International Journal of Public Health

, Volume 58, Issue 6, pp 913–925 | Cite as

Disparities in health care utilization by smoking status in Canada

  • Sunday Azagba
  • Mesbah Fathy Sharaf
  • Christina Xiao Liu
Original Article



To examine the association between smoking status and the utilization of health care services in Canada.


The study uses data from the 2007 Canadian Community Health Survey, which contains information on the number of visits to general practitioner (GP), specialists (SP) and the number of nights spent in a hospital. The finite mixture estimation method is used in order to account for heterogeneity among smokers.


Multivariate regression results indicate differential effects of smoking on health care utilization for at least two different groups of health care users: low and high users. In particular, we find that among the low-use group, smokers use less GP and SP services than never smokers. However, for the low-use and high-use groups, smokers have more hospitalizations than never smokers. The incidence of hospitalization is higher for the low-use group after controlling for need, socio-demographic characteristics and province fixed effects. Former smokers who recently quit use more health care services.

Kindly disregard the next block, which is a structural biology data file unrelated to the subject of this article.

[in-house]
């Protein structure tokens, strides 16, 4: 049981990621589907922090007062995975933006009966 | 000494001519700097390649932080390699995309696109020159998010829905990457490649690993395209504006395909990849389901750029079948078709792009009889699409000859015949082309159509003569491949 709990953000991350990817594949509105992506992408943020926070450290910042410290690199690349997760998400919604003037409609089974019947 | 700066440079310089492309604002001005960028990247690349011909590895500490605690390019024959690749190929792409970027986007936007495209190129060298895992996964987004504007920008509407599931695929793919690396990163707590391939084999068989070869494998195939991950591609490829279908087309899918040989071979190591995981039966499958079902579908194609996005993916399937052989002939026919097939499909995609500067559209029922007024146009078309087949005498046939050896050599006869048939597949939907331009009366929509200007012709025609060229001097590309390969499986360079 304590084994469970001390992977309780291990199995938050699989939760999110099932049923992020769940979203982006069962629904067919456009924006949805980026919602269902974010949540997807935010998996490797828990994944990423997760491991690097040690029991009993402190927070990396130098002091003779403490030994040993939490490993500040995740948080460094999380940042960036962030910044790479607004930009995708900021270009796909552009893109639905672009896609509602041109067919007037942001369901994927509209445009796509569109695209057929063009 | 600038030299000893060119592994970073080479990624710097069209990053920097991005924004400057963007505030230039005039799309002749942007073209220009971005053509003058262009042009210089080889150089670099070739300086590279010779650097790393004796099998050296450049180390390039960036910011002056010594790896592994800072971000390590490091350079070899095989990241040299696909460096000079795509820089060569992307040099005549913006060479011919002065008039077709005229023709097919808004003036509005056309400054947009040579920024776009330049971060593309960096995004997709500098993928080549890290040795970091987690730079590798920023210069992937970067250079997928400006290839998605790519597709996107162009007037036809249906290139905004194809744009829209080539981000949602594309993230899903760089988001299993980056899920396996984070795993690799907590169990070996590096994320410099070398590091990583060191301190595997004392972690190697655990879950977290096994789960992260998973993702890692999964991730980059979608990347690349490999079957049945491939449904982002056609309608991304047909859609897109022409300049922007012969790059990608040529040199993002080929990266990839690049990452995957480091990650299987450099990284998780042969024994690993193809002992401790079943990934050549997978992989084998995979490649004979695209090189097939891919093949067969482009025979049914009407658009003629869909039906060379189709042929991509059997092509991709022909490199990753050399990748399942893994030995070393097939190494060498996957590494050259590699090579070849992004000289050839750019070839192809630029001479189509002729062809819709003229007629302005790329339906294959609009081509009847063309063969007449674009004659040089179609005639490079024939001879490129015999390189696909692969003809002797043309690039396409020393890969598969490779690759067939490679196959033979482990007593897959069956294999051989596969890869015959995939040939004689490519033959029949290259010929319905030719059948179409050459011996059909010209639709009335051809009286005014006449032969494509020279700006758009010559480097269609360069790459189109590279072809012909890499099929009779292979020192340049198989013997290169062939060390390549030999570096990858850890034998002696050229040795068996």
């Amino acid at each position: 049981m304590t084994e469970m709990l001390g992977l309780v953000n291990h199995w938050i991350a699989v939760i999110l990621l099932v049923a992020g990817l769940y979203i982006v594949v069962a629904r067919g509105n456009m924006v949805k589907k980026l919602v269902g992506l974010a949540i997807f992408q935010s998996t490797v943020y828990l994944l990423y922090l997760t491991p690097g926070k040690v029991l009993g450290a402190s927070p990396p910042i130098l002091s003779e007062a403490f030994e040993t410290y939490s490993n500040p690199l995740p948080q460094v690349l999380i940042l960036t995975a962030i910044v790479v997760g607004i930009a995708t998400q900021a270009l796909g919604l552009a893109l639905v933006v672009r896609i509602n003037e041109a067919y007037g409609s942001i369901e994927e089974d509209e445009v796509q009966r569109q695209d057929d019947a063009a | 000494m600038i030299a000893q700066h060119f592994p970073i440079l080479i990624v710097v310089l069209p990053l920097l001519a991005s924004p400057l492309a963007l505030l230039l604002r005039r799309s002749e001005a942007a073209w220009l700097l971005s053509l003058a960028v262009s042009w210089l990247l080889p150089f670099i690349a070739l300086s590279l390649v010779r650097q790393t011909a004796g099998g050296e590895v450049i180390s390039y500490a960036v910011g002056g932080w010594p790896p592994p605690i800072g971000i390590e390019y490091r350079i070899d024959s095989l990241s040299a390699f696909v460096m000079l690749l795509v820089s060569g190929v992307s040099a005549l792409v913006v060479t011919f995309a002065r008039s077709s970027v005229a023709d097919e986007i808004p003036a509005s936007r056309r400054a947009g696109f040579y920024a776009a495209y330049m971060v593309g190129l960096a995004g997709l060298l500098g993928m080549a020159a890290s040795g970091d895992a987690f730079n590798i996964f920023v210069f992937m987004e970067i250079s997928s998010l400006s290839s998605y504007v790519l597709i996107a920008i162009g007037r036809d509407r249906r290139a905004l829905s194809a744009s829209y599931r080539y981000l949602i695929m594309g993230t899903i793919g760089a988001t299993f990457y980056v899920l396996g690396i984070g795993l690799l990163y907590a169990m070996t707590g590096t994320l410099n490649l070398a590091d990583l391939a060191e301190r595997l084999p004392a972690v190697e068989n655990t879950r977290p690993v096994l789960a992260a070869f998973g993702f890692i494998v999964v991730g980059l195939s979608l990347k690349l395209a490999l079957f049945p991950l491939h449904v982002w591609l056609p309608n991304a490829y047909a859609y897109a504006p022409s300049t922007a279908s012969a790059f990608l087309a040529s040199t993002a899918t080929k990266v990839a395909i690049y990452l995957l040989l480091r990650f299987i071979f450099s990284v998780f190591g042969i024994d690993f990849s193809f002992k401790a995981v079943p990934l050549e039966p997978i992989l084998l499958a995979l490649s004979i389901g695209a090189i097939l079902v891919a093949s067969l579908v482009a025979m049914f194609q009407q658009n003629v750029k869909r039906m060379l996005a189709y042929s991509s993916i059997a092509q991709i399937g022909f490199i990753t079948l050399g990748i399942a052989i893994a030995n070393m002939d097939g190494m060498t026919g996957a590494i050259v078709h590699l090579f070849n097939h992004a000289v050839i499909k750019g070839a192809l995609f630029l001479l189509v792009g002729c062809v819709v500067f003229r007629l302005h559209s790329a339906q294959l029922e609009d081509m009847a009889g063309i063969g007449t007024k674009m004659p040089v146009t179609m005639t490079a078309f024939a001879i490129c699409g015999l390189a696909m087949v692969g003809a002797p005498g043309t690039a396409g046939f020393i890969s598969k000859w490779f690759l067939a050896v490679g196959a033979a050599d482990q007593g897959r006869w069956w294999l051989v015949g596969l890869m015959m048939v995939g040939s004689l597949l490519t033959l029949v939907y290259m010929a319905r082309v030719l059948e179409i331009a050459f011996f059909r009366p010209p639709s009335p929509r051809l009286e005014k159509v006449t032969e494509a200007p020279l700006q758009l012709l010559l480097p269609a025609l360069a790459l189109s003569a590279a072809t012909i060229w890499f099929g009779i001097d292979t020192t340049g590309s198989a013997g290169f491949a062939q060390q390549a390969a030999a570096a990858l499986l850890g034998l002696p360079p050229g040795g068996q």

Tobacco consumption elevates the use of health care services, especially among the high-use group.


Smoking Health care utilization Unobserved heterogeneity Finite mixture model Canada 



We are grateful to an associate editor and three anonymous reviewers of this journal for their valuable comments and suggestions which substantially improved the paper. We are thankful to Nikolay Gospodinov, Ian Irvine and Gordon Fisher for useful comments and suggestions.


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Copyright information

© Swiss School of Public Health 2013

Authors and Affiliations

  • Sunday Azagba
    • 1
  • Mesbah Fathy Sharaf
    • 2
  • Christina Xiao Liu
    • 2
  1. 1.Department of Community Health and Epidemiology, Centre for Clinical ResearchDalhousie UniversityHalifaxCanada
  2. 2.Department of EconomicsConcordia UniversityMontrealCanada

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